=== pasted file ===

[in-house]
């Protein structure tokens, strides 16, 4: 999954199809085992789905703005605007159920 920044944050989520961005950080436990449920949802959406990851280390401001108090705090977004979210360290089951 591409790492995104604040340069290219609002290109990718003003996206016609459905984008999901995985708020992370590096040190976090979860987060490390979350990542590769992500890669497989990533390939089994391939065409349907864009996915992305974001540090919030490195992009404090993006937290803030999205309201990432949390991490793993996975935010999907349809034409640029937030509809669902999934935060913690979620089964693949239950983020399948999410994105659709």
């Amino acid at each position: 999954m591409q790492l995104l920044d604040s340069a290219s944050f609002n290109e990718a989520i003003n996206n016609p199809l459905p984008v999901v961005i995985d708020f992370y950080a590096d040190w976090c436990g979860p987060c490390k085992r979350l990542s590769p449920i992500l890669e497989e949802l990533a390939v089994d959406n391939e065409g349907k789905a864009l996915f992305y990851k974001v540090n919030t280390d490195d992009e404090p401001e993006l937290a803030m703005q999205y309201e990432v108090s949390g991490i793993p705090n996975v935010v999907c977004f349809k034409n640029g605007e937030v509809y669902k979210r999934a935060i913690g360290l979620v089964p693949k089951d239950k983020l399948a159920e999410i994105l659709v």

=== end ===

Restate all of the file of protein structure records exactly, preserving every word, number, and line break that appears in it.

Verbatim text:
[in-house]
């Protein structure tokens, strides 16, 4: 999954199809085992789905703005605007159920 920044944050989520961005950080436990449920949802959406990851280390401001108090705090977004979210360290089951 591409790492995104604040340069290219609002290109990718003003996206016609459905984008999901995985708020992370590096040190976090979860987060490390979350990542590769992500890669497989990533390939089994391939065409349907864009996915992305974001540090919030490195992009404090993006937290803030999205309201990432949390991490793993996975935010999907349809034409640029937030509809669902999934935060913690979620089964693949239950983020399948999410994105659709």
């Amino acid at each position: 999954m591409q790492l995104l920044d604040s340069a290219s944050f609002n290109e990718a989520i003003n996206n016609p199809l459905p984008v999901v961005i995985d708020f992370y950080a590096d040190w976090c436990g979860p987060c490390k085992r979350l990542s590769p449920i992500l890669e497989e949802l990533a390939v089994d959406n391939e065409g349907k789905a864009l996915f992305y990851k974001v540090n919030t280390d490195d992009e404090p401001e993006l937290a803030m703005q999205y309201e990432v108090s949390g991490i793993p705090n996975v935010v999907c977004f349809k034409n640029g605007e937030v509809y669902k979210r999934a935060i913690g360290l979620v089964p693949k089951d239950k983020l399948a159920e999410i994105l659709v």